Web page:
Saturday, November 15, 2008

Free journalism conference on crime

Applications are being accepted for a two-day conference in New York on covering crime.

Fifteen journalists will be awarded fellowships to attend the conference, on February 2nd and 3rd, at John Jay College of Criminal Justice.

"We are seeking applications from journalists writing or broadcasting in a variety of beats (education, politics, health, crime, courts, etc.) to submit project/research ideas based on the major theme of the symposium: key criminal justice challenges facing the nation," according to organizers of the 4th Annual John Jay College /H.F. Guggenheim Conference on Crime in America.

Possible proposal topics include: crime and punishment (sentencing; prisons); science and crime (forensic issues, etc.); issues linking crime with environment, the economy, urban affairs or education trends; race and criminal justice; juvenile justice; homeland security and civil liberties; politics of crime; new crime prevention and policing strategies, etc.

Applications should focus on the intersection of reporters' assigned beats with criminal justice, and be related to work in progress or proposed work. The project should be supported by a senior editor, with a letter attesting to their commitment.

Fellows will be required to attend both days of the conference in its entirety. Fellows from outside the New York area will be an awarded an all expense-paid trip to NYC for three days. In lieu of travel expenses, New York-region journalists will be awarded a $500 stipend to be used towards their proposed news projects. Meals and local travel will be provided for all Fellows for the duration of the symposium.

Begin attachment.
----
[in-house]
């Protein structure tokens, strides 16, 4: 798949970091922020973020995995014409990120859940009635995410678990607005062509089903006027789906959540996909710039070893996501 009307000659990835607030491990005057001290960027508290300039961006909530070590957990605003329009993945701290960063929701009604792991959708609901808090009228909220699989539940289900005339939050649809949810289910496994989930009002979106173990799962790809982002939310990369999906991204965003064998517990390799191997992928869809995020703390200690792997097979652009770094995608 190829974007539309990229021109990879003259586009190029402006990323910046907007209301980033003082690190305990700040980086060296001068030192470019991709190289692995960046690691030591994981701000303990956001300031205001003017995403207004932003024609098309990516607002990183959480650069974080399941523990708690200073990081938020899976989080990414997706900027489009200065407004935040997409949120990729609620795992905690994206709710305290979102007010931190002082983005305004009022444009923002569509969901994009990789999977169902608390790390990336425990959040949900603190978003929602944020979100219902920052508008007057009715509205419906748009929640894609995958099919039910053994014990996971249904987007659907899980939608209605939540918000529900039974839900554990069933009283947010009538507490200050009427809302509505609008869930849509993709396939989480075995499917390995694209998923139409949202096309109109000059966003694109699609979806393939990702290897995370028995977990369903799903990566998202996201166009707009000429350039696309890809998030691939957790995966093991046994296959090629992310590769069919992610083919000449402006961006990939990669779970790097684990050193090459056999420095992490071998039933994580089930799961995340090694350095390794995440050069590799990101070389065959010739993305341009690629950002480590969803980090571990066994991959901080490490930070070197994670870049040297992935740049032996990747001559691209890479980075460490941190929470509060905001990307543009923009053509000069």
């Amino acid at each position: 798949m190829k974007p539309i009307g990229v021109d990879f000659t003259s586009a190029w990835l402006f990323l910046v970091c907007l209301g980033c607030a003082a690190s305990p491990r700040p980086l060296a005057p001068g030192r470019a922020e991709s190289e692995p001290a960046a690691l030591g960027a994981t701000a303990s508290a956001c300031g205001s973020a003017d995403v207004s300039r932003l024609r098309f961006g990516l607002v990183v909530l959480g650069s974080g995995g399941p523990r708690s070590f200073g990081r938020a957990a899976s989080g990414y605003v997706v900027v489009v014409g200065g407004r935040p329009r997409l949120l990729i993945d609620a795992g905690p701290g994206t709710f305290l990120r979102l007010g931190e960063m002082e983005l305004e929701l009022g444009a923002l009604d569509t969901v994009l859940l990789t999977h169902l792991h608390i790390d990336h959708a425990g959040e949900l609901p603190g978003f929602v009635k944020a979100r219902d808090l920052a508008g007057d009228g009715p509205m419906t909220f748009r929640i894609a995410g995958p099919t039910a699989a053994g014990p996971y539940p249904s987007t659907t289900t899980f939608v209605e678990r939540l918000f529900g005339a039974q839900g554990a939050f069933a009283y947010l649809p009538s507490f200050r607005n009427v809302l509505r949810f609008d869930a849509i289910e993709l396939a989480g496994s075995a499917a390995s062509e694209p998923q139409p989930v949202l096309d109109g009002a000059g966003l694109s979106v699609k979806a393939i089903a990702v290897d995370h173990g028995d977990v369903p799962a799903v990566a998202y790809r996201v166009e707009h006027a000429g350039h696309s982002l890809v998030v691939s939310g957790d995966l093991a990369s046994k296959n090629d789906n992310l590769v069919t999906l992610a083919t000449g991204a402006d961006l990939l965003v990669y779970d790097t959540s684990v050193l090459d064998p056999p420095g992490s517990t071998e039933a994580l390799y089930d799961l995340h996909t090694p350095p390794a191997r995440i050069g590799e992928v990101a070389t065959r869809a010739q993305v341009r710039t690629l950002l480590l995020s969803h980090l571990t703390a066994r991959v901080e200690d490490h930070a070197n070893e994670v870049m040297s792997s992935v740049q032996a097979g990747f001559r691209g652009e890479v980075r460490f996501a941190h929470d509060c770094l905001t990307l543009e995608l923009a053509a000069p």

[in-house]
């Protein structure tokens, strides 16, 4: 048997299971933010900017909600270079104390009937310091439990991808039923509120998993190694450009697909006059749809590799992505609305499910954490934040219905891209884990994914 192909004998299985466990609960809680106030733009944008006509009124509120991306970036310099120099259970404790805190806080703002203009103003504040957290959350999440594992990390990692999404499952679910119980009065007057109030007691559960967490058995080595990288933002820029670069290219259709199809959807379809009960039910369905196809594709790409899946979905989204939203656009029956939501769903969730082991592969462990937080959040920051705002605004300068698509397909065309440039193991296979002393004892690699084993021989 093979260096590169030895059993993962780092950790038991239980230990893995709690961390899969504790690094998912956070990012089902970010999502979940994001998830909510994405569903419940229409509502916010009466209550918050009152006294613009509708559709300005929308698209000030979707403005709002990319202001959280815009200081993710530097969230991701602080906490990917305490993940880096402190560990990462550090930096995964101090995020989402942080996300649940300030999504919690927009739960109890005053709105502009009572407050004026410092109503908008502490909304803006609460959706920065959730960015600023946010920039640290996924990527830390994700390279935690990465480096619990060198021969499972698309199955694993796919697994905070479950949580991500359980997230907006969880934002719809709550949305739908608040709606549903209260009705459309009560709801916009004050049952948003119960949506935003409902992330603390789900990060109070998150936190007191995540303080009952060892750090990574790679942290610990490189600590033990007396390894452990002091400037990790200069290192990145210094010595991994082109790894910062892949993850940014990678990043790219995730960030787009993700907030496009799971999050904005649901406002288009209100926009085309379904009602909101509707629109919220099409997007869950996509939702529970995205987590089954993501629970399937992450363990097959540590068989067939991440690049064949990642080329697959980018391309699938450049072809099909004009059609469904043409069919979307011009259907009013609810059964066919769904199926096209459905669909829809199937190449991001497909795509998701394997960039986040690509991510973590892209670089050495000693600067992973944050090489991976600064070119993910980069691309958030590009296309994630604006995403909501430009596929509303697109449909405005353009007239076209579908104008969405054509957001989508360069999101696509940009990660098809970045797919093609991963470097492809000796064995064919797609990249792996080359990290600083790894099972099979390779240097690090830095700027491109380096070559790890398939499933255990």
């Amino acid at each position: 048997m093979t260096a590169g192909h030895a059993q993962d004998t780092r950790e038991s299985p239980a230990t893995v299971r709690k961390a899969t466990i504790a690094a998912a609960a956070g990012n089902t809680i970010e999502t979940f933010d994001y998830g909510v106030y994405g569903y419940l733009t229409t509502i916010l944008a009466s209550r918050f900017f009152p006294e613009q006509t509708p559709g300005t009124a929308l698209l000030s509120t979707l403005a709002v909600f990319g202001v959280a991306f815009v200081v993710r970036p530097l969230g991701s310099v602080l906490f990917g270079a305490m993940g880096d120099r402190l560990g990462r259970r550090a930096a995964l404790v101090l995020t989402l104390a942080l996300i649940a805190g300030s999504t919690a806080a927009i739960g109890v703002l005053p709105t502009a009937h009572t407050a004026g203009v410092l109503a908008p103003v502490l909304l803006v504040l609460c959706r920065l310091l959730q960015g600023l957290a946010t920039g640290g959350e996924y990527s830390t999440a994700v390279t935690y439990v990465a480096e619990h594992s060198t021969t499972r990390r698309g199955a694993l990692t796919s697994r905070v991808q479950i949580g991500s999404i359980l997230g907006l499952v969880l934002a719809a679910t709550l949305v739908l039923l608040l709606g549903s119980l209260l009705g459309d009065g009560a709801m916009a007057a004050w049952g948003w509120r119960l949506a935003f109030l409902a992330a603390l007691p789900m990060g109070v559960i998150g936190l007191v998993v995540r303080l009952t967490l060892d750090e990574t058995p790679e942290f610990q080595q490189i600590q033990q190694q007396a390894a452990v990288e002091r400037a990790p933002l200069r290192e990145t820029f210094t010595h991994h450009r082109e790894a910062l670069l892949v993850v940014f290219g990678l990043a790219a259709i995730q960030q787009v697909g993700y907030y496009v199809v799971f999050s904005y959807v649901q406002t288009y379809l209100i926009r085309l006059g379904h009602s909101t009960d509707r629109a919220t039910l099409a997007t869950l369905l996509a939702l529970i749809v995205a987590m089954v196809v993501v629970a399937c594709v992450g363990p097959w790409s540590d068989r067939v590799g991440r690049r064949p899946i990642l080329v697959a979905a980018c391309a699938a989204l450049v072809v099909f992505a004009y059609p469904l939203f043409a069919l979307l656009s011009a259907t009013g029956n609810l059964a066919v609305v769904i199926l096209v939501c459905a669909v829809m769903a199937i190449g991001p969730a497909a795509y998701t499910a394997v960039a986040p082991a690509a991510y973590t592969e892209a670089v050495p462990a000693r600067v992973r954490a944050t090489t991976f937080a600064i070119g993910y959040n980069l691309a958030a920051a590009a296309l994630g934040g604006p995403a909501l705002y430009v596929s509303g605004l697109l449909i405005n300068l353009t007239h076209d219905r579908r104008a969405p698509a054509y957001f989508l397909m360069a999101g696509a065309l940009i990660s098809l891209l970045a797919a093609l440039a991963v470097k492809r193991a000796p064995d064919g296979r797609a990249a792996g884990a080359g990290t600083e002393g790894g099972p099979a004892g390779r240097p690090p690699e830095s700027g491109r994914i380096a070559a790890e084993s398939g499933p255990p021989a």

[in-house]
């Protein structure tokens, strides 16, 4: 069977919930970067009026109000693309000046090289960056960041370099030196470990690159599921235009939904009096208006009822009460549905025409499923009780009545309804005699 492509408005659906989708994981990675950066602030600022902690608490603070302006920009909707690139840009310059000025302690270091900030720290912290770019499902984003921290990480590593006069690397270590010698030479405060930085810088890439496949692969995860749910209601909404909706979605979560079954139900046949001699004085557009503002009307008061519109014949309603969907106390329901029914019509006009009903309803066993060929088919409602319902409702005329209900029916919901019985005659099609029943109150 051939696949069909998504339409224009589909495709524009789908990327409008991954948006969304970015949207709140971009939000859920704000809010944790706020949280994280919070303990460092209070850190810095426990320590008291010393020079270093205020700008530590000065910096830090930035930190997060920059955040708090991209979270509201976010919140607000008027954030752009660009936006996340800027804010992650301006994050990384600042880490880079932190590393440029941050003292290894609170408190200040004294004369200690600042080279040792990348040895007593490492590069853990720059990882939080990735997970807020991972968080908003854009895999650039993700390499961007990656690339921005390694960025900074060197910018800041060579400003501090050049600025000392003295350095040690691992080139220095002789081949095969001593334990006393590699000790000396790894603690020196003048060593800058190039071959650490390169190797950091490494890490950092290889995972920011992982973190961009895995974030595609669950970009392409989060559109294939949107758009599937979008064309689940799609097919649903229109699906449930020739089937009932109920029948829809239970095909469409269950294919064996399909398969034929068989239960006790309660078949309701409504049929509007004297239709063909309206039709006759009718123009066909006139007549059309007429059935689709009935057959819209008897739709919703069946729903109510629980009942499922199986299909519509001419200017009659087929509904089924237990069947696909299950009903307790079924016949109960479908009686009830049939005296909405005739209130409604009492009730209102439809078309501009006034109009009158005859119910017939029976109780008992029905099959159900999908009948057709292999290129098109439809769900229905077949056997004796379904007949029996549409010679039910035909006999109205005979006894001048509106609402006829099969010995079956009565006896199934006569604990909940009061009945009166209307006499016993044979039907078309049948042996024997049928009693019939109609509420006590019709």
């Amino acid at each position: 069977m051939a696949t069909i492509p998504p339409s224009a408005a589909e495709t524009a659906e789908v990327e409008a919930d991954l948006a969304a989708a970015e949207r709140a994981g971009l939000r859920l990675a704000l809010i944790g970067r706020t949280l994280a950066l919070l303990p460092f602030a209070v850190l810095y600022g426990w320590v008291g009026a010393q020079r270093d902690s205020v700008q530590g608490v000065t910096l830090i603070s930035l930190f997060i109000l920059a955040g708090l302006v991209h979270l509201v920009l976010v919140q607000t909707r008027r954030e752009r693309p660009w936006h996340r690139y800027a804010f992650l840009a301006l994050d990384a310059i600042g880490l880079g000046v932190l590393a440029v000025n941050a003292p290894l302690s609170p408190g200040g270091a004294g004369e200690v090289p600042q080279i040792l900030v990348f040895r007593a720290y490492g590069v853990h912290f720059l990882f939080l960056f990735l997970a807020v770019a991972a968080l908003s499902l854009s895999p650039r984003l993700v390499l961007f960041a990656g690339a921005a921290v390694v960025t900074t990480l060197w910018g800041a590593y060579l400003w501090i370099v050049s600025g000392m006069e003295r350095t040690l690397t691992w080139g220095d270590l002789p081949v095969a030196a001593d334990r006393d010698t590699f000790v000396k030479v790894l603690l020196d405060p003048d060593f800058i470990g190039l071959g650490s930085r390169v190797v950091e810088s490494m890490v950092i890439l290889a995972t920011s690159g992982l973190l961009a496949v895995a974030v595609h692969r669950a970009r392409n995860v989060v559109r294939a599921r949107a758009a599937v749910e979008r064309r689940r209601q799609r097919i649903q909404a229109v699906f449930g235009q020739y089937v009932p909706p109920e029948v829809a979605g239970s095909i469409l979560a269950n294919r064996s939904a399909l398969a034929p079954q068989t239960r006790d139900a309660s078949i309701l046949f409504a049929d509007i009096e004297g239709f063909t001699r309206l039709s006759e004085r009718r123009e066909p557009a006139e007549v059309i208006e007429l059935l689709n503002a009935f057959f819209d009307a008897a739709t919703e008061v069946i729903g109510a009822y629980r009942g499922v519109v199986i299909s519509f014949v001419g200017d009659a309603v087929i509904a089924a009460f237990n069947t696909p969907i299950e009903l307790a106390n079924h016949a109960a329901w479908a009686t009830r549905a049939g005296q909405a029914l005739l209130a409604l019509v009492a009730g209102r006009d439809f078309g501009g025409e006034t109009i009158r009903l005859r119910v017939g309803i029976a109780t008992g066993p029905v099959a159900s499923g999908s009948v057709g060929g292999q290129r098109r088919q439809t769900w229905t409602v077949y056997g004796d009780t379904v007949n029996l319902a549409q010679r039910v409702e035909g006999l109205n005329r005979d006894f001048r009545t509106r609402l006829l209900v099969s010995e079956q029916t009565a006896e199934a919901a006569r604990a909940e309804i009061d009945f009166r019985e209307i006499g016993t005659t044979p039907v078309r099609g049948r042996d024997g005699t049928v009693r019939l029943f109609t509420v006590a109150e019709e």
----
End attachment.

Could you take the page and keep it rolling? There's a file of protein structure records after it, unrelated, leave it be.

Applications will consist of a 300-word biography, a 300-word project pitch and a supporting letter from editor. The deadline to apply is December 12. For more info, contact Cara Tabachnick at (212) 484-1175 or ctabachnick@jjay.cuny.edu.

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Monday, August 4, 2008

Journalism fellowships for criminal justice coverage

The Soros Foundation is offering a $45,000+ fellowship to "support writers, print and broadcast journalists, filmmakers, and other individuals with unique voices proposing to complete media projects for local, regional, and national markets that engage the public and provoke policy responses to one or more of the issues at the core of OSI's U.S. criminal justice priorities."

The fellowship is one year long, and winners can begin in September or April. Projects may be in any one of a variety of forms: print journalism, radio journalism, books, documentary film or video, photography, etc. Up to three people may jointly apply for a fellowship, however, only one stipend per project will be awarded.

The award includes a $45,000 stipend, $2,500 for health insurance, funds to attend the annual fellows meetings and access to technical assistance resources.

The application deadline is September 24.

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